Another great strength of Beatie's narrative is the depth with which he examines the Union army's high command and his willingness to enter dusty cubbyholes. His detailed discussion of the degree of influence exerted by high ranking generals such as Ethan Allen Hitchcock and John E. Wool at critical junctures is fresh and fascinating. In chapter 15, there is an absolutely brilliant assessment of James Wadsworth's conduct as Washington garrison commander and of the Lincoln administration's fundamental misunderstanding of the most relevant military issues of the capital's defense system.
In general, AofP is a command level study that does not concern itself with the tactical minutiae of individual battles. On the other hand, the Union preparations for breaching the Warwick River-Yorktown line are discussed in great detail, making it easily the best account from any single source. Beatie's conclusions about Kernstown and James Shield's conduct during and after the battle enrich our understanding of it. They mesh well when intersecting with the work of that battle's definitive chronicler, Gary Ecelbarger. Additionally, the author's patient efforts to sort out the details of the confused pursuit of the Confederate rear guard to Williamsburg, and the muddled command decisions during the battle itself, reward the reader with yet another fresh interpretation of the strengths and failings of the individuals comprising the Army of the Potomac's high command at this stage of the war. The role (or non-role) of the navy in the campaign is another very prominent theme, nicely summarized in the book's final chapter.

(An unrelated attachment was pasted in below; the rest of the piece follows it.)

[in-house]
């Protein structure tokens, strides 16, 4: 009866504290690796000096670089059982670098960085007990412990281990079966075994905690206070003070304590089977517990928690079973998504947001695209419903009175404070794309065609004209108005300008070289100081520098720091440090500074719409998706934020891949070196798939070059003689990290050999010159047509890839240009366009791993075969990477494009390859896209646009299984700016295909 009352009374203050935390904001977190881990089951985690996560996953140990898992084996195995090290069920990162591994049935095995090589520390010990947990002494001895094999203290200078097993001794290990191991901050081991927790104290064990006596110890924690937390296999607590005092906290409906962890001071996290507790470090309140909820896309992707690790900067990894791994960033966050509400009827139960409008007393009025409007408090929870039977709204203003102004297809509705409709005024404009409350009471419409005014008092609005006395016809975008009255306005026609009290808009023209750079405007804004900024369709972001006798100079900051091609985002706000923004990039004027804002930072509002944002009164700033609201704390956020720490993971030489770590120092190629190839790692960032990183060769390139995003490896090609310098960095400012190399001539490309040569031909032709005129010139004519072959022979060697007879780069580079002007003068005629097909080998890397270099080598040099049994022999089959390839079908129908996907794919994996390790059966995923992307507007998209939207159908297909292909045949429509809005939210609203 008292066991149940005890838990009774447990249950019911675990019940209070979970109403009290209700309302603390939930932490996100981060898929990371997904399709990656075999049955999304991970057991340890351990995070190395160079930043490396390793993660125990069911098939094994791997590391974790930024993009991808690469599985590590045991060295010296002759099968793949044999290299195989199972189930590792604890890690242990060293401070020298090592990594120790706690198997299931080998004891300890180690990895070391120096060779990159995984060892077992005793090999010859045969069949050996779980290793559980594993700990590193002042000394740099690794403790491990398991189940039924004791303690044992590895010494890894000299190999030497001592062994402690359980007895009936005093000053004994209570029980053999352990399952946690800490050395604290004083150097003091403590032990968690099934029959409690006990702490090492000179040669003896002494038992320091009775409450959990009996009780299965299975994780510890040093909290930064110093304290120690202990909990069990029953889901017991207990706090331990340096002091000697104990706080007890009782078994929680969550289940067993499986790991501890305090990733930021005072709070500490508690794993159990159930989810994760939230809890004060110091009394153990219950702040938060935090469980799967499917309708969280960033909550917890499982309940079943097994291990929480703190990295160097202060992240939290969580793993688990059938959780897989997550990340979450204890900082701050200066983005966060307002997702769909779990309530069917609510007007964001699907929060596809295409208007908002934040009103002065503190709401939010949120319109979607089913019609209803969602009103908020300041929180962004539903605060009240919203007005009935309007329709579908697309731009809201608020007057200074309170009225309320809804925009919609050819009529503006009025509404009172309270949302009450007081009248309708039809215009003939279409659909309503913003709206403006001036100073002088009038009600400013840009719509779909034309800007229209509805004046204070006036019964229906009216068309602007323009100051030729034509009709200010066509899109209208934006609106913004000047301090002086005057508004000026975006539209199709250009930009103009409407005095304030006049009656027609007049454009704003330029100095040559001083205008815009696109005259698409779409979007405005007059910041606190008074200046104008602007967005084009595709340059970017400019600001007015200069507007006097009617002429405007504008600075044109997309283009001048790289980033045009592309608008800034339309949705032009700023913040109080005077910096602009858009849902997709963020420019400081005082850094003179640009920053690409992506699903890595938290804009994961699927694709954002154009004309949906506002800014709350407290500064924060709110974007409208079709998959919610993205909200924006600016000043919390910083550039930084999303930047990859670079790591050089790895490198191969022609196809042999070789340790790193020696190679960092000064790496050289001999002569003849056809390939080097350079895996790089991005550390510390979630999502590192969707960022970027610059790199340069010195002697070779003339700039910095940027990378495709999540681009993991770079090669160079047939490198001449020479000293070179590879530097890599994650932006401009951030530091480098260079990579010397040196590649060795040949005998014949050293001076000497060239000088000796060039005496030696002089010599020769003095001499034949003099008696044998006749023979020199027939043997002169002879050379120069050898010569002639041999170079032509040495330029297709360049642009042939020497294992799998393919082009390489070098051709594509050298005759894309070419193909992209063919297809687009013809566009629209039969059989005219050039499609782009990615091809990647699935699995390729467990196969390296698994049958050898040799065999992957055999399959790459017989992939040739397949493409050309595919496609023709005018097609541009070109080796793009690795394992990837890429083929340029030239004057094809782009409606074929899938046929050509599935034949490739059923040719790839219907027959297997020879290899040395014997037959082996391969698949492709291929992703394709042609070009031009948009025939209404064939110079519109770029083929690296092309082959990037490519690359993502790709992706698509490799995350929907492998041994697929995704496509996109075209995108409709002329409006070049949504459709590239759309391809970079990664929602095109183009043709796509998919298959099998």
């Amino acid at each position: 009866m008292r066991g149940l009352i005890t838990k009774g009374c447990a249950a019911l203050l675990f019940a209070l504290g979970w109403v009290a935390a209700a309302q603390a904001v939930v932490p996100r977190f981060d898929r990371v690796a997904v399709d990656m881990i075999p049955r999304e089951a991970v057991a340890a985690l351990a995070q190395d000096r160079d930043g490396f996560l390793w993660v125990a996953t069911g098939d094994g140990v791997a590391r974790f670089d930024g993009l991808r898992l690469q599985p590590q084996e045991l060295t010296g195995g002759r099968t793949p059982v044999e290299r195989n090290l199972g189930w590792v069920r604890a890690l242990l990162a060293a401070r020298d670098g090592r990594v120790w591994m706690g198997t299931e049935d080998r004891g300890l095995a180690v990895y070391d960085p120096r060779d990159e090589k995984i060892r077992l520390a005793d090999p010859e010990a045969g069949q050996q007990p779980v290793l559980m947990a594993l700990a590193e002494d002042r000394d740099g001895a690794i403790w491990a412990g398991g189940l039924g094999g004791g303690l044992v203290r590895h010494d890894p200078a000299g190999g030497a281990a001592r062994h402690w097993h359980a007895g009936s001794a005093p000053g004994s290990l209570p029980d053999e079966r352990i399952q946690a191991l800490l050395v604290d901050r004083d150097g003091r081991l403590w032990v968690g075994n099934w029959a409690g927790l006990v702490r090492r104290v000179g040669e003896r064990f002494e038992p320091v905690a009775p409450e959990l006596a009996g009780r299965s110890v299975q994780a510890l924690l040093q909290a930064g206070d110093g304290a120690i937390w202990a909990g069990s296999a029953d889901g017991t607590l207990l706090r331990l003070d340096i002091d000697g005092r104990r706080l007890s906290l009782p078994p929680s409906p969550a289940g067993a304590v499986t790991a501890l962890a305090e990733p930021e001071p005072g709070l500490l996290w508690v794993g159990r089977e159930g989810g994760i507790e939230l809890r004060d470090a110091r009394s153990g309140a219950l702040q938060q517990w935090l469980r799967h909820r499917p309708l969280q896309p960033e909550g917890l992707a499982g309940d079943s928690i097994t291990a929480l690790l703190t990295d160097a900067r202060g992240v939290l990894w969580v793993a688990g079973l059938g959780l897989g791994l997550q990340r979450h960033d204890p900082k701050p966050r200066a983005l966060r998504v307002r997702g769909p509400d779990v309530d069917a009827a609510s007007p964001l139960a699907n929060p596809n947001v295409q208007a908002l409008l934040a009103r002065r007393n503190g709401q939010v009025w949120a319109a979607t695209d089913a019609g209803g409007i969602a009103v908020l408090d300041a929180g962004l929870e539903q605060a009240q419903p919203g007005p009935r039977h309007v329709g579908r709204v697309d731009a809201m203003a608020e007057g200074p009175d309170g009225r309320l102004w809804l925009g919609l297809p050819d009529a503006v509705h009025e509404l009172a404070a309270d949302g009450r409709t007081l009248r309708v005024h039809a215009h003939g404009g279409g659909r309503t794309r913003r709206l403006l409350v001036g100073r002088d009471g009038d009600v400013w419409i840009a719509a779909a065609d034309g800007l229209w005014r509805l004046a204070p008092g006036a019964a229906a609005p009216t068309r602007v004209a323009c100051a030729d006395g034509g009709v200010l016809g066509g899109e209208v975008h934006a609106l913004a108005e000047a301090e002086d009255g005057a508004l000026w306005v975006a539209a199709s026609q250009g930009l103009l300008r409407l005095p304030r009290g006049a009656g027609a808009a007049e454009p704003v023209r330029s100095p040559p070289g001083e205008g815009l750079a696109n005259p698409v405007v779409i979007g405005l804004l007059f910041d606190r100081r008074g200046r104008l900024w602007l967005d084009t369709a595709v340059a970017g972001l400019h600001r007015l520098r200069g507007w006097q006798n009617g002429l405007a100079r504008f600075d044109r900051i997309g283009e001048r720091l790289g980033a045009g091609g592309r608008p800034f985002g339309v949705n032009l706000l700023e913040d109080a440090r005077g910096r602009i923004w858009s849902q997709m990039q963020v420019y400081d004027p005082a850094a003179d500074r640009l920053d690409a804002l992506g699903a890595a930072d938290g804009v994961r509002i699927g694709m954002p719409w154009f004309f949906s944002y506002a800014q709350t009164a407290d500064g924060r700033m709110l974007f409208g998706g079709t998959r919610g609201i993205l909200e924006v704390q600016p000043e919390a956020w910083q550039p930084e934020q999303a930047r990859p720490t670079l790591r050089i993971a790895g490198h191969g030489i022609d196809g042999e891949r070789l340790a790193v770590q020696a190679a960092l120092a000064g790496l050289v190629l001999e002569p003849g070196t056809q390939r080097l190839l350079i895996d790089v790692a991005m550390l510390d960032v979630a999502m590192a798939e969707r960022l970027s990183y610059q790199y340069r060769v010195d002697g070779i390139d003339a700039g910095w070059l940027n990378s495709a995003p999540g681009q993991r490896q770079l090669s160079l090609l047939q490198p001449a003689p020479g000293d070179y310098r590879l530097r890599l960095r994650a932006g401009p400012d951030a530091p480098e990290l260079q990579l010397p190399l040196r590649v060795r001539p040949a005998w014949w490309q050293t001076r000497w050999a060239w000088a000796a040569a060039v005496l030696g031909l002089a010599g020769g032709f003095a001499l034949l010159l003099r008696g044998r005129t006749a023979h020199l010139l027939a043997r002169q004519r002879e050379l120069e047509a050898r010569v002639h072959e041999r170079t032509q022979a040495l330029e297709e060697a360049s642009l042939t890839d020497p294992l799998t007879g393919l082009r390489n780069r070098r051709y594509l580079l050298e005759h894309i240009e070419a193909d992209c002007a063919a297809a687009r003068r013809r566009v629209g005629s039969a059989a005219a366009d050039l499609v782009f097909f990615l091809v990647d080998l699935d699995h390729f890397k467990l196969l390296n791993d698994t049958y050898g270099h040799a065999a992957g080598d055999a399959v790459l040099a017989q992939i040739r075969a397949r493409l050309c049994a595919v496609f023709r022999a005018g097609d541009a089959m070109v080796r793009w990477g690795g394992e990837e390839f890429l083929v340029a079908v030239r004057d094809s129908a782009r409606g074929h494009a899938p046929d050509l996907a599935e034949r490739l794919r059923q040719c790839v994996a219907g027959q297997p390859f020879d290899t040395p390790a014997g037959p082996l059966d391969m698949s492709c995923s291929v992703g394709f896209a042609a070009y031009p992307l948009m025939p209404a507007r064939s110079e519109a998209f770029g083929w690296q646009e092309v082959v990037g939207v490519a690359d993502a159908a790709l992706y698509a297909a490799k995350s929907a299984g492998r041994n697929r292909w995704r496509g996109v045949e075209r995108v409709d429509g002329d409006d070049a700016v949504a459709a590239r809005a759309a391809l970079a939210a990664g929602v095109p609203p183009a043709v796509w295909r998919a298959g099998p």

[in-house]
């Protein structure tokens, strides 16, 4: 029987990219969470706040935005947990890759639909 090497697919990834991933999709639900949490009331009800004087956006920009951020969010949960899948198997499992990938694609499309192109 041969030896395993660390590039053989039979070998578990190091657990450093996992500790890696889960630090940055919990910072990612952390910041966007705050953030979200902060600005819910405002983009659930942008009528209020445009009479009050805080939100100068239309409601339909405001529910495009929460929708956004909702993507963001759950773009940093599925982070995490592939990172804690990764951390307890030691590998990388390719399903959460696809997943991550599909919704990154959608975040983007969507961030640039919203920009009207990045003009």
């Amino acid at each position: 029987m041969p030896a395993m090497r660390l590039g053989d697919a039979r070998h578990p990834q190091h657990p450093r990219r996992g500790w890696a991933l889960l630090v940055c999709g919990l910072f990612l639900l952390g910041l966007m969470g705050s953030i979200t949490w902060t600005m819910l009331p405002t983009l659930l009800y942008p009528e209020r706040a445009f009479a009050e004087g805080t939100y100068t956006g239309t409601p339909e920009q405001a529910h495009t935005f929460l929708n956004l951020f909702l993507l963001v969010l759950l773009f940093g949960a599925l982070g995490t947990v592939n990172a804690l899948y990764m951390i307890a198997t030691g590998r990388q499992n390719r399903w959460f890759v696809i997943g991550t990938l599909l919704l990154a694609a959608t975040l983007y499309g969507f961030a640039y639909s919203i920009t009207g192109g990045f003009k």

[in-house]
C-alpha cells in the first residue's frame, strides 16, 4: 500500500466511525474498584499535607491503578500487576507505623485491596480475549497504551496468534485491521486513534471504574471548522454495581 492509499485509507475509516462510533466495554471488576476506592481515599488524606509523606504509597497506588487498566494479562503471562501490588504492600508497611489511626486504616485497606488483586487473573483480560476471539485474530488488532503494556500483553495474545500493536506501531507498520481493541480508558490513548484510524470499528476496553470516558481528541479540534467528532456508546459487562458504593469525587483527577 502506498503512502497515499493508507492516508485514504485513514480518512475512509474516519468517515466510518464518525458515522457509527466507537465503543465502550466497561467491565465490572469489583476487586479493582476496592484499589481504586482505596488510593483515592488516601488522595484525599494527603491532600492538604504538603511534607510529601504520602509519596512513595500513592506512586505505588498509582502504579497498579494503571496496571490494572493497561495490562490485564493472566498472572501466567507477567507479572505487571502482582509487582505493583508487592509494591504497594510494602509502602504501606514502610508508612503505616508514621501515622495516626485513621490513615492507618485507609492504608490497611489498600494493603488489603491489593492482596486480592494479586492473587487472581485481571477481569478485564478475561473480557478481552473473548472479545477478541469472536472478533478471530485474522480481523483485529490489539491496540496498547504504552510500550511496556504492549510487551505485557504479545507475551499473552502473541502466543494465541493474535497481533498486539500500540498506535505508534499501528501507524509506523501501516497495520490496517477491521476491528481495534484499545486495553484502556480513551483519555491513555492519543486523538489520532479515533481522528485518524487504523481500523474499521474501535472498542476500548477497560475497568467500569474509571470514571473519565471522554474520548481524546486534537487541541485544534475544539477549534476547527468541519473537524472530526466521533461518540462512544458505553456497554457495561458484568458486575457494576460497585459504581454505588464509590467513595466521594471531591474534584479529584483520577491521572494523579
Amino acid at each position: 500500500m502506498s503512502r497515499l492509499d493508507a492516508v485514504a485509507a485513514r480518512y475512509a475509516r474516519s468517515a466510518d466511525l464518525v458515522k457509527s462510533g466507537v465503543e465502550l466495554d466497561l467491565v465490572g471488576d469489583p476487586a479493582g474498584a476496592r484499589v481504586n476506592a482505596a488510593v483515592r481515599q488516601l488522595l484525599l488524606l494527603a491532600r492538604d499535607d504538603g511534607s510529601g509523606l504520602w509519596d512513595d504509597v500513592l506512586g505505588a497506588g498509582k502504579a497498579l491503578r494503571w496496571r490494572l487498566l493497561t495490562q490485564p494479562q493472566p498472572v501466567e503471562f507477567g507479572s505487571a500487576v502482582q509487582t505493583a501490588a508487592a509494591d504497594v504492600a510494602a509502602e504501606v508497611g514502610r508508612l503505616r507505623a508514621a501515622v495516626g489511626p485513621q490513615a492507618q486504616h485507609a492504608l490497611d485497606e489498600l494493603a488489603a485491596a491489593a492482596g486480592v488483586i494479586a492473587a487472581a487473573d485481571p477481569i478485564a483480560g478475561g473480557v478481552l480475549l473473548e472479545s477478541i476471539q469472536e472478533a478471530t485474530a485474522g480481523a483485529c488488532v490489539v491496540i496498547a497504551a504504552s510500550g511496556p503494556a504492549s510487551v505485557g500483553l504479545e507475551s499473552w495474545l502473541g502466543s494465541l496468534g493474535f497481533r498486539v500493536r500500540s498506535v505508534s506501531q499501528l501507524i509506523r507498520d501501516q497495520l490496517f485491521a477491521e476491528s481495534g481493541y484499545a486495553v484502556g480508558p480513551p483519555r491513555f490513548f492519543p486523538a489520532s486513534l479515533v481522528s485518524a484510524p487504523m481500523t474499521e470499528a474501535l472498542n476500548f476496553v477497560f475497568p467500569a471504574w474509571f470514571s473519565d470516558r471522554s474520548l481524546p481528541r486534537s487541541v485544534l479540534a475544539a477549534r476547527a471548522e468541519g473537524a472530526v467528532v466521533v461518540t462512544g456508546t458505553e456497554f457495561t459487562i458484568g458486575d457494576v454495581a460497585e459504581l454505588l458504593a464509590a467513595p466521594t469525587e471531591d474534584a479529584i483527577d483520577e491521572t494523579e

Let's face it. If you want to want to understand the war in the east, this series is essential reading. With three volumes completed now, covering the war from the Union side up to May 1862, we really have in our hands the most detailed, most challenging, and perhaps most controversial scholarship for this period to date.